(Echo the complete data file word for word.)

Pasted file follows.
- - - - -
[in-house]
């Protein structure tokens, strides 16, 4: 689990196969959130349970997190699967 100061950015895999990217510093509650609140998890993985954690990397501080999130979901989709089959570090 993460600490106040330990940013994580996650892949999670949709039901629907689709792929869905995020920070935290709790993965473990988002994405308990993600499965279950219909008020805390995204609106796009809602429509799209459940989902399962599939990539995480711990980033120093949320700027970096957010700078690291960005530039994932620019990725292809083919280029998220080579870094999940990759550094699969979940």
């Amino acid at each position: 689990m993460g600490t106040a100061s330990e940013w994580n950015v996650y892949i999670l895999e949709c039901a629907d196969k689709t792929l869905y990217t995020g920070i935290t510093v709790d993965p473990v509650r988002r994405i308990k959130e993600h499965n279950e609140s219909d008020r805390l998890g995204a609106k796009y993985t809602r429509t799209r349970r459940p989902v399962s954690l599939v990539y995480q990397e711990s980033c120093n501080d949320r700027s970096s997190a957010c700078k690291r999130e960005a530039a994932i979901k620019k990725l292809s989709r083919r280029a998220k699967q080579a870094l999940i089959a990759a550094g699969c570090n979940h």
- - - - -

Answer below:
[in-house]
């Protein structure tokens, strides 16, 4: 689990196969959130349970997190699967 100061950015895999990217510093509650609140998890993985954690990397501080999130979901989709089959570090 993460600490106040330990940013994580996650892949999670949709039901629907689709792929869905995020920070935290709790993965473990988002994405308990993600499965279950219909008020805390995204609106796009809602429509799209459940989902399962599939990539995480711990980033120093949320700027970096957010700078690291960005530039994932620019990725292809083919280029998220080579870094999940990759550094699969979940």
């Amino acid at each position: 689990m993460g600490t106040a100061s330990e940013w994580n950015v996650y892949i999670l895999e949709c039901a629907d196969k689709t792929l869905y990217t995020g920070i935290t510093v709790d993965p473990v509650r988002r994405i308990k959130e993600h499965n279950e609140s219909d008020r805390l998890g995204a609106k796009y993985t809602r429509t799209r349970r459940p989902v399962s954690l599939v990539y995480q990397e711990s980033c120093n501080d949320r700027s970096s997190a957010c700078k690291r999130e960005a530039a994932i979901k620019k990725l292809s989709r083919r280029a998220k699967q080579a870094l999940i089959a990759a550094g699969c570090n979940h």